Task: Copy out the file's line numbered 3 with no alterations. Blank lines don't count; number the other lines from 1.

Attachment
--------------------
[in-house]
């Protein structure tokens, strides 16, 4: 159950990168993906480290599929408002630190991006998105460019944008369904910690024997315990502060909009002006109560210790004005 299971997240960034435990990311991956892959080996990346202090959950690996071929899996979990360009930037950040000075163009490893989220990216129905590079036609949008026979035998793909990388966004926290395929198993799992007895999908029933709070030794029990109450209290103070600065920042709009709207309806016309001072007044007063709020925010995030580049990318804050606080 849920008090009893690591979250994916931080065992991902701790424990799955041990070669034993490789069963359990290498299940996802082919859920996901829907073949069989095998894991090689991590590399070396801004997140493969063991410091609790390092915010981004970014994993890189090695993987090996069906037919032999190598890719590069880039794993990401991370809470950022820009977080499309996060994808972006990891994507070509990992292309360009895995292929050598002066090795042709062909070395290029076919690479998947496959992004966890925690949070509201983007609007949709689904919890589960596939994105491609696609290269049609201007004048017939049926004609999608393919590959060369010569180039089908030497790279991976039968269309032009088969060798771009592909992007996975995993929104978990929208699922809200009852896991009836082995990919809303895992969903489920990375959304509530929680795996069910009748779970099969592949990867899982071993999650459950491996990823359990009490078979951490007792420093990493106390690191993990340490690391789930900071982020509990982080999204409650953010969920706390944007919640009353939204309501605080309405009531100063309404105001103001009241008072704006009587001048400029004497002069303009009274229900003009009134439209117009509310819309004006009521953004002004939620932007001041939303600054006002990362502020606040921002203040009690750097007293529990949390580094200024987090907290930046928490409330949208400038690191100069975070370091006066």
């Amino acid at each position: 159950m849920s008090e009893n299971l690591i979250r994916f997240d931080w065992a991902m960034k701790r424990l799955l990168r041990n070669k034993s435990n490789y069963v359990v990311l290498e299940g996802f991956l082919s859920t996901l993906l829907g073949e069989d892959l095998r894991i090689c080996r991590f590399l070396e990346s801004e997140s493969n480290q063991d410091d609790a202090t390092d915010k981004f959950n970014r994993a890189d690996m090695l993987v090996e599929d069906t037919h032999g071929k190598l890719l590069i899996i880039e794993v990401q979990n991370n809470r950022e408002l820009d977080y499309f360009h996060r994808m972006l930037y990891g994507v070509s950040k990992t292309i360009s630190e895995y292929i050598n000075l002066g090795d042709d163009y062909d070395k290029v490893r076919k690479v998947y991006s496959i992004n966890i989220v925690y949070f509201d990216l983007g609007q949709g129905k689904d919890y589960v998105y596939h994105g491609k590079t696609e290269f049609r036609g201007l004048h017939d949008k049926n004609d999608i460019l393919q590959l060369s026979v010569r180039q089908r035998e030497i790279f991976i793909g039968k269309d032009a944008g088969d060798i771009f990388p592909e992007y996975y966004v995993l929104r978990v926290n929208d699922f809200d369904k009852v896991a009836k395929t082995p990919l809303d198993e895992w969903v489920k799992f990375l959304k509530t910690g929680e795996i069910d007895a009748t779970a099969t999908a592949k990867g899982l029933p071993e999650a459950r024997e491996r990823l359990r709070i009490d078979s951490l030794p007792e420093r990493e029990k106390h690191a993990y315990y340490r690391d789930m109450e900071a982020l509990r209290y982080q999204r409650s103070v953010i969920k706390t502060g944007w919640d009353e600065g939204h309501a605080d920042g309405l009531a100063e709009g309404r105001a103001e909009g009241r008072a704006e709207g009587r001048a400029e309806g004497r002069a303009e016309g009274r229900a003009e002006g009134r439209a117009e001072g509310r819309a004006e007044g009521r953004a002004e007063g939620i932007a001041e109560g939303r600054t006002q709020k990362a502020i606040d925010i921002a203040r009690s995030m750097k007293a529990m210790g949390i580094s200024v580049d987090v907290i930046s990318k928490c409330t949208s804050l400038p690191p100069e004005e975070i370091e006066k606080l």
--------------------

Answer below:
């Amino acid at each position: 159950m849920s008090e009893n299971l690591i979250r994916f997240d931080w065992a991902m960034k701790r424990l799955l990168r041990n070669k034993s435990n490789y069963v359990v990311l290498e299940g996802f991956l082919s859920t996901l993906l829907g073949e069989d892959l095998r894991i090689c080996r991590f590399l070396e990346s801004e997140s493969n480290q063991d410091d609790a202090t390092d915010k981004f959950n970014r994993a890189d690996m090695l993987v090996e599929d069906t037919h032999g071929k190598l890719l590069i899996i880039e794993v990401q979990n991370n809470r950022e408002l820009d977080y499309f360009h996060r994808m972006l930037y990891g994507v070509s950040k990992t292309i360009s630190e895995y292929i050598n000075l002066g090795d042709d163009y062909d070395k290029v490893r076919k690479v998947y991006s496959i992004n966890i989220v925690y949070f509201d990216l983007g609007q949709g129905k689904d919890y589960v998105y596939h994105g491609k590079t696609e290269f049609r036609g201007l004048h017939d949008k049926n004609d999608i460019l393919q590959l060369s026979v010569r180039q089908r035998e030497i790279f991976i793909g039968k269309d032009a944008g088969d060798i771009f990388p592909e992007y996975y966004v995993l929104r978990v926290n929208d699922f809200d369904k009852v896991a009836k395929t082995p990919l809303d198993e895992w969903v489920k799992f990375l959304k509530t910690g929680e795996i069910d007895a009748t779970a099969t999908a592949k990867g899982l029933p071993e999650a459950r024997e491996r990823l359990r709070i009490d078979s951490l030794p007792e420093r990493e029990k106390h690191a993990y315990y340490r690391d789930m109450e900071a982020l509990r209290y982080q999204r409650s103070v953010i969920k706390t502060g944007w919640d009353e600065g939204h309501a605080d920042g309405l009531a100063e709009g309404r105001a103001e909009g009241r008072a704006e709207g009587r001048a400029e309806g004497r002069a303009e016309g009274r229900a003009e002006g009134r439209a117009e001072g509310r819309a004006e007044g009521r953004a002004e007063g939620i932007a001041e109560g939303r600054t006002q709020k990362a502020i606040d925010i921002a203040r009690s995030m750097k007293a529990m210790g949390i580094s200024v580049d987090v907290i930046s990318k928490c409330t949208s804050l400038p690191p100069e004005e975070i370091e006066k606080l």